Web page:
Murillo v. Department of Homeland Security et al

Filing 9

ORDER signed by Judge Pamela Pepper on 12/2/2015 DENYING WITHOUT PREJUDICE 1 Habeas Corpus Petition; DENYING AS MOOT 2 Motion for Leave to Proceed in forma pauperis; DENYING AS MOOT 3 Motion to Appoint Counsel ; and DENYING AS MOOT 4 Motion to Place Burden on Government. (cc: all counsel; by US Mail to petitioner at last-known address) (pwm)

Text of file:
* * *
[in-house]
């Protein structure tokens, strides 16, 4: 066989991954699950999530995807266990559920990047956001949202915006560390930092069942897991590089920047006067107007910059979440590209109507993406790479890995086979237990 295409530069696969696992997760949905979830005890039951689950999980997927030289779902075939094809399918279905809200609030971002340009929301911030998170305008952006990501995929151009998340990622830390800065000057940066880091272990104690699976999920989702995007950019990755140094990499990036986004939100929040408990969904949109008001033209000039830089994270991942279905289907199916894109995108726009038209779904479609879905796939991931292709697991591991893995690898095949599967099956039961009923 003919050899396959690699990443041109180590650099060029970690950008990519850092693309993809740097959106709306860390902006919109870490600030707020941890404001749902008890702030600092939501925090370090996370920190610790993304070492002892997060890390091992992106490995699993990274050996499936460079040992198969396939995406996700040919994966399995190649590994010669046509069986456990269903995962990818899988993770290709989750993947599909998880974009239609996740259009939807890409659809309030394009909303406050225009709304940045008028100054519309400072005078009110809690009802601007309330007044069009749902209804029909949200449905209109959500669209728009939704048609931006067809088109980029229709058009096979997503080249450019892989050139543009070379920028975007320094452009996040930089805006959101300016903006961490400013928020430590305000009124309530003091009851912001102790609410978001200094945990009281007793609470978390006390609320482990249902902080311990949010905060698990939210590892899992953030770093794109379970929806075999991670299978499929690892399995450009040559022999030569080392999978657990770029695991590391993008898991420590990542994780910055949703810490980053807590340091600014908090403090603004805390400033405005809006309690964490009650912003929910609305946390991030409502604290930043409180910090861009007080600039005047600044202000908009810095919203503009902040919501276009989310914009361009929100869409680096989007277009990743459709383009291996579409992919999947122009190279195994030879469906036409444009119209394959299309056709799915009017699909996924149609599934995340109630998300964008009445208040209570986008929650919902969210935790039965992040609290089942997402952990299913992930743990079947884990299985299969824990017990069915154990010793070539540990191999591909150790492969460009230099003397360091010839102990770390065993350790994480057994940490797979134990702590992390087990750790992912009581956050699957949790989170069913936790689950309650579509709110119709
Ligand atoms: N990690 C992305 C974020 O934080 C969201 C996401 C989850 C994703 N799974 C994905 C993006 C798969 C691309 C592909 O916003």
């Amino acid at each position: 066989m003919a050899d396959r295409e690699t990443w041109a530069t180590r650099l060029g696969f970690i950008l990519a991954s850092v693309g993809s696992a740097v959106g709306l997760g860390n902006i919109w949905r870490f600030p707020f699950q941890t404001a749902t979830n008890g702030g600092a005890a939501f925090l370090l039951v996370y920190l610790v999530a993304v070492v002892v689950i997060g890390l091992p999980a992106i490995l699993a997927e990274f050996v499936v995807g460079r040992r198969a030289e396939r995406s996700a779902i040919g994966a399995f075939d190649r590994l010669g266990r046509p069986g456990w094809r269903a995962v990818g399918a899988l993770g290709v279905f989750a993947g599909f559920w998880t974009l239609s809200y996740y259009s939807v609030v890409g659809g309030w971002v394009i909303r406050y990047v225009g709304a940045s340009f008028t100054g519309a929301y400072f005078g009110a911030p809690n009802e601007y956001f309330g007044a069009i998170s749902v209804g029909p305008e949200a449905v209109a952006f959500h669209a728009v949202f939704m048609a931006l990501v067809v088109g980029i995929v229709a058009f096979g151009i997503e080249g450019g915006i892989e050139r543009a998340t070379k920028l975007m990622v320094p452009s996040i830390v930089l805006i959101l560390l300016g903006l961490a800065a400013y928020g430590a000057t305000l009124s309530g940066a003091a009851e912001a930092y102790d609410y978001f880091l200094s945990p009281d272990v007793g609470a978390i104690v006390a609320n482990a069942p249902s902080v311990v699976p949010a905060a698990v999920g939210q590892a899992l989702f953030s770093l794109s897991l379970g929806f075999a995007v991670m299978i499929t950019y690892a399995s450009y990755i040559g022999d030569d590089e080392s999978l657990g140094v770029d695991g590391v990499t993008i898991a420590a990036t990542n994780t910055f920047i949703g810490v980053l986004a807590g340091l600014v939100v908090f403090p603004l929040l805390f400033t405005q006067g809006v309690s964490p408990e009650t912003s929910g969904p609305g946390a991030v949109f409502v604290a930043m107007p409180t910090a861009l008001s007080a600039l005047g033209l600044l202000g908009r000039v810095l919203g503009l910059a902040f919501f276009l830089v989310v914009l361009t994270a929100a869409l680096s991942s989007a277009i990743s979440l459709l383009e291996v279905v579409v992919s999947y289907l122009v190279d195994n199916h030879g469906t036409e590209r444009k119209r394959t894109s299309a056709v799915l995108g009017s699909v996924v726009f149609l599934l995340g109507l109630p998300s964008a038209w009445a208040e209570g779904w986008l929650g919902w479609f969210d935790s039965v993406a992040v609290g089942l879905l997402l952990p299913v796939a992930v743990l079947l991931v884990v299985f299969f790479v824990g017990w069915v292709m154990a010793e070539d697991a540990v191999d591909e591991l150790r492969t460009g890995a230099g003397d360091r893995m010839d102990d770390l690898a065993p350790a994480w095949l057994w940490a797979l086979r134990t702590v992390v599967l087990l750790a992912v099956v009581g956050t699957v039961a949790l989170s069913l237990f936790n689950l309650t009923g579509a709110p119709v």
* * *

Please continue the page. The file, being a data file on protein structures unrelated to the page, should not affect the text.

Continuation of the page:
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UNITED STATES DISTRICT COURT EASTERN DISTRICT OF WISCONSIN CESAR RICO MURILLO, Petitioner, Case No. 15-cv-508-pp v. DEPARTMENT OF HOMELAND SECURITY, IMMIGRATIONS CUSTOMS ENFORCEMENT, IMMIGRATION COURTS, and ATTORNEY GENERAL, Respondents. ORDER DENYING WITHOUT PREJUDICE HABEAS CORPUS PETITION (DKT. NO. 1) AND DENYING AS MOOT THE PETITIONER’S APPLICATION FOR LEAVE TO PROCEED IN FORMA PAUPERIS (DKT. NO. 2), MOTION FOR APPOINTMENT OF COUNSEL (DKT. NO. 3), MOTION TO PLACE BURDEN ON GOVERNMENT (DKT. NO. 4) Cesar Rico Murillo, who at the time he filed this case was in custody at the Kenosha County Detention Center, filed a petition for a writ of habeas corpus pursuant to 28 U.S.C. §2241. Dkt. No. 1. Representing himself, the petitioner asked the court to order his immediate release from post-removal custody, to enjoin the respondents from further unlawful detention, and for an award of attorney’s fees under 28 U.S.C. §2412 and the Equal Right to Justice Act, 5 U.S.C. §504. Id.1 The court notes that the petitioner captions his pleadings, “United States Department of Justice Executive Office for Immigration Review United States District Court Eastern District of Wisconsin.” This caption includes two separate, independent agencies. The Executive Office for Immigration Review is 1 1 In accordance with Rule 1(b) of the Rules Governing Section 2254 Cases and Civil L. R. 9(a)(2), the court applies the Rules Governing Section 2254 cases to petitions for a writ of habeas corpus under 28 U.S.C. §2241. Chagala v. Beth, No. 15-cv-531, 2015 WL 2345614, at *1 (E.D. Wis. May 15, 2015). Those rules require the court to review, or “screen” the petition. Rule 4 of the Rules Governing Section 2254 Cases states: If it plainly appears from the petition and any attached exhibits that the petitioner is not entitled to relief in the district court, the judge must dismiss the petition and direct the clerk to notify the petitioner. If the petition is not dismissed, the judge must order the respondent to file an answer, motion, or other response within a fixed time, or to take other action the judge may order. I. BACKGROUND The petitioner filed his petition on April 29, 2015. He alleges that he is a native and citizen of Mexico, that he has been in custody of U.S. Immigration and Customs Enforcement (“ICE”) since February 3, 2014, and that he has been detained at the Kenosha County Detention Center in Kenosha, Wisconsin. Dkt. No. 1 at 2. The petitioner states that on February 3, 2014, he was ordered to be removed to Mexico, and that the removal order became final on March 26, 2014. Roughly thirteen months passed between the date the petitioner claims his removal order became final and the date of the petition. He also alleges that part of the United States Department of Justice. That Department is part of the executive branch of the United States government. The United States District Court is a federal trial court, and is part of the judicial branch of the government. If the petitioner wishes to ask the Executive Office for Immigration Review to do something for him, he must ask that office directly—this court has the authority only to rule on motions addressed to the District Court for the Eastern District of Wisconsin. 2 he has exhausted his administrative remedies. See Richmond v. Scibana, 387 F.3d 602, 604 (7th Cir. 2004) (A §2241 petitioner must exhaust his administrative remedies before filing his petition.). The petitioner contends that the length of his pre-removal detention “is unlawful and contravenes 8 U.S.C. §1231(a)(6) as interpreted by the Supreme Court in” Zadvydas v. Davis, 533 U.S. 678, 121 S. Ct. 2491 (2001), and that it violated his constitutional substantive and procedural due process rights. Id. He asks the court to issue a writ of habeas corpus directing the respondents to immediately release him from custody. Id. at 3. Although the petitioner alleges that ICE detained him in the Kenosha County Detention Center, the petitioner did not name the warden of that facility (Kenosha County Sheriff David G. Beth) as a respondent. Instead, he named the Department of Homeland Security, ICE, the “Immigration Courts,” and the Attorney General. After the petitioner filed his case here in federal court, the clerk’s office attempted to mail to him, at the Kenosha County Detention Center, two letters and an order. The clerk’s office mailed the first letter on April 30, 2015. Dkt. No. 5. On May 11, 2015, that mail was returned to the court as undeliverable; the Detention Center informed the clerk’s office that the petitioner had been “released to INS” on May 1, 2015. Dkt. Entry, May 11, 2015. On May 12, 2015, a member of the clerk’s office made a notation on the court docket, indicating, “Per INS, petitioner’s new address is . . . Peoria, Illinois.” Dkt. Entry, May 12, 2015. On May 14, 2005, the clerk’s office sent a letter to the petitioner at that new address, Dkt. No. 7; that letter was returned by the postal service 3 “undeliverable,” for “insufficient address.” Dkt. No. 8. Since the date he filed the petition, the petitioner has not filed any change of address information with the court. II. DISCUSSION The court is not in a position to consider the merits of the petition. First, the petitioner did not name the warden of the Kenosha County Detention Center as a respondent, as required by law. Second, it appears that the petitioner was released from the detention center two days after he filed his petition, and the petitioner has not provided the court with any information regarding whether he remains in custody somewhere else. A. The Petition Names the Wrong Respondent. In Kholyavskiy v. Achim, 443 F.3d 946 (7th Cir. 2006), the Seventh Circuit held that the “immediate custodian rule” applies to habeas petitions in which the petitioner “does not challenge the validity of his removal order, but instead attacks the constitutionality of his confinement while he was awaiting removal.” Id. at 952. Under this rule, a habeas petitioner must name the warden of the facility where he is physically incarcerated when the petition is filed, i.e., the “person who has the immediate custody of the person detained, with the power to produce the body of such party before the court or judge.” Id. (citing Rumsfeld v. Padilla, 542 U.S. 426 (2004)). Kholyavskiy also involved a petitioner (Kholyavskiy) who was in custody at the Kenosha County Detention Center. Like the petitioner here, Kholyavskiy did not name the warden (the sheriff) as a respondent. Id. at 947. Instead, he 4 named the Chicago field director for ICE (defendant Achim), along with the Secretary of the Department of Homeland Security and the Attorney General. Id. The district court applied the immediate custodian rule, and dismissed the petition because the petitioner did not name the warden of the Kenosha County Detention Center as a respondent. Id. at 947. On appeal, Kholyavskiy argued that ICE Detention Operations Manual provided that only an ICE official, such as Achim, “not the warden, has the power to produce the body of the detainee before a habeas court,” and he maintained that “Achim is the functional equivalent of a warden for purposes of his habeas challenge.” Id. at 953. Therefore, he contended that he was in actual custody of ICE, not the Kenosha County Detention Center. Id. at 953. The Seventh Circuit rejected those arguments and affirmed. Id. at 954. Kholyavskiy requires that, for habeas purposes, “the immediate custodian, not a supervisory official who exercises legal control, is the proper respondent.” Id. at 953 (quoting Padilla, 542 U.S. at 439). Consequently, the petitioner in this case should have named as the respondent the Kenosha County Sheriff, because he was the individual who had immediate authority to produce the petitioner. Id. Because the petitioner did not name the sheriff, the petition is subject to dismissal on that basis alone. Id. See also Chagala v. Beth, No. 15-C-531, 2015 WL 2345614, at *1 n.1 (E.D. Wis., May 13, 2015) (finding “the only proper [r]espondent is . . . the Kenosha County Sheriff who oversees the Kenosha County Detention Center, because he has day-to-day control over” the petitioner, and dismissing the Department of Homeland 5 Security, ICE, the “Immigration Courts,” and the Attorney General). If the petitioner is in custody somewhere, this would be a problem that the petitioner can remedy, by filing an amended petition naming as the respondent the entity or person who has custody over him. Padilla, 542 U.S. at 438 (“A habeas petitioner who challenges a form of ‘custody’ other than present physical confinement may name as respondent the entity or person who exercises legal control with respect to the challenged ‘custody.’”). That raises the question, however, of whether the petitioner remains in custody anywhere under ICE authority. B. If The Petitioner Is No Longer In Custody, The Petition May Be Moot. Under §§1231(a)(3), an alien can be detailed for ninety days pending removal. Some aliens, including those who have committed certain crimes or “have been determined by the Attorney General to be a risk to the community or unlikely to comply with the order of removal, may be detained beyond the removal period,” and if they are released, may be subject to other terms of supervision. See 8 U.S.C. §1231(a)(6). In Zadvydas, the Supreme Court concluded that six months was a presumptively reasonable time to detain an alien pending removal under §1231(a)(6). Zadvydas, 533 U.S. at 701. Habeas corpus is the appropriate vehicle for obtaining release from immigration custody where there is inordinate delay pending removal. See Zadvydas, 533 U.S. at 687 (under 28 U.S.C. § 2241(c)(3), federal courts have jurisdiction to consider post-removal period detention cases). Under 28 U.S.C. § 2241(c), a writ of habeas corpus “shall not extend to a prisoner” unless he is 6 “in custody.” The “in custody” requirement is satisfied at the time of the filing of the petition. Spencer v. Kemna, 523 U.S. 1, 7 (1998) (citing Carafas v. La Vallee, 391 U.S. 234, 238 (1968) and Maleng v. Cook, 490 U.S. 488, 490-491 (1989)). “A post-removal detainee who is released while his petition for writ of habeas corpus is pending still meets the ‘in custody’ requirement; his release does not necessarily render his petition moot.” Othman v. Gonzales, No. 07-cv13, 2010 WL 1132669, at *2 (S.D. Ill., Mar. 1, 2010). The petition still must present a “case or controversy” under Article III, §2 of the Constitution, however, for the court to be able to grant relief to the petitioner. That means the petitioner “must have suffered, or be threatened with, an actual injury traceable to the [respondent] and likely to be redressed by a favorable judicial decision.” Spencer, 523 U.S. at 7 (quoting Lewis v. Cont’l Bank Corp., 494 U.S. 472, 477-78 (1990)). The Seventh Circuit has directed lower courts to “dismiss a case as moot when it cannot give the petitioner any effective relief.” A.M. v. Butler, 360 F.3d 787, 790 (7th Cir. 2004). After a habeas petitioner has been released from custody, the petitioner must demonstrate that some “concrete and continuing injury” or “collateral consequences” must have resulted from the detention in order for the suit to present a continued case or controversy. Spencer, 523 U.S. at 7 (citing Carafas v. LaVallee, 391 U.S. 234, 237-38 (1968)). In this case, the petitioner challenged his continuing detention and sought to be released from custody pending removal, but he did not challenge the validity of the removal order itself. Indeed, he stated that he “has 7 cooperated fully with all efforts by ICE to remove him from the United States . . . .” Dkt. No. 1 at 2. It is not clear from his petition, however, whether he believes that he sustained any injury (other than the fact of being detained) from the thirteen months he spent in confinement at the detention center, or from some order that may restrict his freedom even after release. See Alvarez v. Holder, 454 F. App’x 769, 772-73 (11th Cir. 2011) (concluding that a habeas petition was not mooted by the petitioner’s release from ICE custody because he remained subject to a supervised release order, which the petitioner challenged). Without further information from the petitioner, the court cannot determine whether the petition is moot. C. The Petitioner Has Not Provided the Court With Any Information Regarding His Current Status or Whereabouts. According to the Kenosha County Detention Center, the petitioner was “released to INS” sometime between April 29 and May 1, 2015. The clerk’s office also was told (apparently by someone at ICE) that the petitioner had a new address in Peoria, Illinois. But the petitioner himself has not filed anything with the court since the day he filed his petition. The court does not know whether he went from custody in the detention center to some other custody, whether he was removed from the country, or whether he was released altogether. It is the petitioner’s responsibility to keep the court informed regarding whether he remains in custody, and to let the court know where he is and how to reach him. If the petitioner is not concerned enough with the merits of his case to provide the court with new address information, or to tell the court whether he remains in custody, the court cannot grant him relief. 8 For all of these reasons, the court will deny the petition. If the petitioner is, in fact, in custody somewhere at the direction of ICE, he may file another petition. D. The Dismissal of the Petition Moots the Petitioner’s Other Motions. The petitioner filed a motion asking the court to allow him to proceed with his habeas case without having to pay the filing fee. Dkt. No. 2. He also filed a motion asking the court to appoint a lawyer to represent him, Dkt. No. 3, and a motion asking the court to require ICE to show why he should not be released, Dkt. No. 4. Because the court is dismissing the habeas petition, these motions are moot. III. CONCLUSION For the reasons explained above, the court DISMISSES the April 29, 2015 habeas corpus petition without prejudice. Dkt. No. 1. The court DENIES the plaintiff’s application to proceed in forma pauperis, Dkt. No. 2, motion for appointment of counsel, Dkt. No. 3, and motion to require ICE to show why he should not be released, Dkt. No. 4, as moot. Dated in Milwaukee, Wisconsin this 2nd day of December, 2015. 9